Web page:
FFS was once considered the least risky payment arrangement for providers. However, post COVID-19, FFS may be considered riskier than a capitated arrangement in which providers are paid on a per-patient per-month (PMPM) basis to manage their patient population's health. The PMPM payment is paid regardless of the volume of services clinicians provide in their clinic or hospital. Instead, these funds are flexible and allow providers to deliver care wherever and by whoever is best suited. For example, some services such as X-rays require trips to the physician's office. Others, such as behavioral health check-ups, can be provided by a clinical social worker through a videoconference. During a crisis like COVID-19, these capitated funds could cover providers as they shift some care to telehealth and triage more acute needs.
Medicare’s role in transitioning away from the FFS system
But what about the other barriers to adopting alternative payments? Here’s where Medicare can play a key role.
For almost four years, Medicare has implemented the Comprehensive Primary Care Plus (CPC+) initiative. It is the nation’s largest-ever initiative to transform primary care. While Medicare is the lead payer, CPC+ also brings together 52 payer partners in 18 regions [pdf]. This model takes a tentative step toward capitation by allowing practices to choose partial capitation for office-visit evaluation and management services. More importantly, CPC+ helps practices shed traditional ways of practice under FFS and implement new systems for success under alternative payments. As examples [pdf]:
- CPC+ provided substantial funding for care management, which practices used to hire care managers;
- CPC+ set up learning activities for practices to learn from payers and from each other; and
- health IT vendors helped practices transition their electronic health record systems to better handle population health.
Medicare is pushing further toward capitation with the introduction of Primary Care First (PCF) and Direct Contracting (DC) models. PCF is designed for practices with some experience with alternative payment models. It requires partial capitation for all practices in the model and expands the scope of services covered. DC allows providers to choose from partial capitation for primary care services up to full capitation for all services (but with some risk mitigation measures).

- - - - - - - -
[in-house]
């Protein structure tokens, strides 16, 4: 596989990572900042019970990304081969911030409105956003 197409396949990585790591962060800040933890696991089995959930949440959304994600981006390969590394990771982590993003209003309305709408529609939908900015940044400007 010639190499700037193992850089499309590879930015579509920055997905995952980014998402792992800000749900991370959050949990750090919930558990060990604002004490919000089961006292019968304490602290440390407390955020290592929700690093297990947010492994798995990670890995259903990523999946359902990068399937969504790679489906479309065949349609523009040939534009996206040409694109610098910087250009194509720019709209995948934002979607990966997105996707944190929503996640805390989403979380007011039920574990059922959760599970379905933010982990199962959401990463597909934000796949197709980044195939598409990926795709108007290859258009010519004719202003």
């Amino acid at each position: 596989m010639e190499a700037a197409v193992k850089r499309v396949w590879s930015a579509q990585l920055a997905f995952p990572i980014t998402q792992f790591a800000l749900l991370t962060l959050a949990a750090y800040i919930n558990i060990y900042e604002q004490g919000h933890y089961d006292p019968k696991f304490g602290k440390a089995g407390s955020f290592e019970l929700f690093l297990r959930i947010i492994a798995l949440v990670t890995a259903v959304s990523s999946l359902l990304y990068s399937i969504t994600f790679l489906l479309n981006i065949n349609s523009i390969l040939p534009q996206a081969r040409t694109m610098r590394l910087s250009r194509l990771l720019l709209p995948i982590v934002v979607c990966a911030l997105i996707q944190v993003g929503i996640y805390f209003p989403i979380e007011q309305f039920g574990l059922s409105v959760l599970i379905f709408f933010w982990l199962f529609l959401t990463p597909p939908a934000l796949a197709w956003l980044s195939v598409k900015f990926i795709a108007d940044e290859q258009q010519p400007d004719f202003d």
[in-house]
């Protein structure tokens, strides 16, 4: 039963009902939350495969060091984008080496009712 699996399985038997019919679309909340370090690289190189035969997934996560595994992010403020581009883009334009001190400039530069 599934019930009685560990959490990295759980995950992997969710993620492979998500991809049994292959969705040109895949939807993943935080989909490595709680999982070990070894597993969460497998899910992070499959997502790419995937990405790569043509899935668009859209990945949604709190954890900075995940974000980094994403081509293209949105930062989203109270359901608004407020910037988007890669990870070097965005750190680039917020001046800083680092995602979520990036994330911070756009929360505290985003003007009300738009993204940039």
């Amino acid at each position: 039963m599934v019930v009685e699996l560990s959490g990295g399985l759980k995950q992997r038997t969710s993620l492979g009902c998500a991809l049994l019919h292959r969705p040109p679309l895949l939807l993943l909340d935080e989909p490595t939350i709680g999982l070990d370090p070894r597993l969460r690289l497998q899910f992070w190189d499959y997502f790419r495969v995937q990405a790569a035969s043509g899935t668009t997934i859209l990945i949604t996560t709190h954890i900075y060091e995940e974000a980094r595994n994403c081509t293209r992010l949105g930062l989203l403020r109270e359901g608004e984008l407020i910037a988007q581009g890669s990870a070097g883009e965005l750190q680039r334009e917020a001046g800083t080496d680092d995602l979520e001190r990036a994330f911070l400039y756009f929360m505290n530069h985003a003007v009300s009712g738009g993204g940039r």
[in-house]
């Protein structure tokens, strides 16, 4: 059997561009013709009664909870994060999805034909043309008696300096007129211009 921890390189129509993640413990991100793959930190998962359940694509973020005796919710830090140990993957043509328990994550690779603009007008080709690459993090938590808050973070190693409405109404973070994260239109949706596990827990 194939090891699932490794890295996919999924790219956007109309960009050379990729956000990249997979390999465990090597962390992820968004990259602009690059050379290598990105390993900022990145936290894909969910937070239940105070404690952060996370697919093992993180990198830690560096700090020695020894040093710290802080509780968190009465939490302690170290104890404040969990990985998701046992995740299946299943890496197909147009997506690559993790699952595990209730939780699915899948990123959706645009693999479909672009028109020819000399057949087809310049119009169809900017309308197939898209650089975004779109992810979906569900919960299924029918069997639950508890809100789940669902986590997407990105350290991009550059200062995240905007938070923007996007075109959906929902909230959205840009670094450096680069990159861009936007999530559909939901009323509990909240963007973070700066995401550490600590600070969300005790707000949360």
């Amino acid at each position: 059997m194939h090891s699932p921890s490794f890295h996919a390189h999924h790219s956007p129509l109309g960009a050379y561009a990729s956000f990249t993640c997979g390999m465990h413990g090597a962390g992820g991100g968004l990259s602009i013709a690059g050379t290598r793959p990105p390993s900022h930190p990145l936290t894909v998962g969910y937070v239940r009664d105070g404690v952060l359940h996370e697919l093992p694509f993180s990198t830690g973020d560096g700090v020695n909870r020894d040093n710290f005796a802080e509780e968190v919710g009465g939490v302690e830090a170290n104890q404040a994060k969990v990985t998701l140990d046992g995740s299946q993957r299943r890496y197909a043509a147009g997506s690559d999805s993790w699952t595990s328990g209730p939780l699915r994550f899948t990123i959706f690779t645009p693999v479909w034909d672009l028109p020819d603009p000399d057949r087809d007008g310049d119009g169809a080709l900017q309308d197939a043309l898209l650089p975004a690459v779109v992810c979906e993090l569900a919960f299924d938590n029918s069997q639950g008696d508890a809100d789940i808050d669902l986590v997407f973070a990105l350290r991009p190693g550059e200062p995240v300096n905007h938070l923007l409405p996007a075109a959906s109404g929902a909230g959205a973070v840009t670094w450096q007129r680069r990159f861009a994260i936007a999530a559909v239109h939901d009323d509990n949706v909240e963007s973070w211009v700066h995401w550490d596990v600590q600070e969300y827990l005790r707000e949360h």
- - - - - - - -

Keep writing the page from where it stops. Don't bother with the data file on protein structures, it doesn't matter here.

These Medicare capitated models make concrete efforts to address two key limitations of capitation: 1) beneficiary risk and 2) performance. First, each model incorporates risk adjustment to ensure that the payments made to each practice accurately reflect the acuity of their patients. Risk adjustment also helps avoid overpaying if practices deny sick patients care. Second, each model requires meeting performance benchmarks to achieve full payment. This avoids any shirking of necessary services.
Is it time for capitation?
We hope that this public health crisis will be once in a lifetime. However, even so, its impact on the health care system will likely be so severe it will imprint in health workers' memories for their entire lives. Thus, health care systems may be willing to make broad changes to avoid such trauma in the future. We will see if this experience with COVID-19 and prior efforts to transform primary care will propel providers to seize new opportunities for capitation, such as those provided by Medicare. This may signal to other payers and providers to adopt alternative payment models and move away from FFS. This moment may prove to be an inflection point in how we pay for health care in America.This piece was originally published on Medical Care Blog.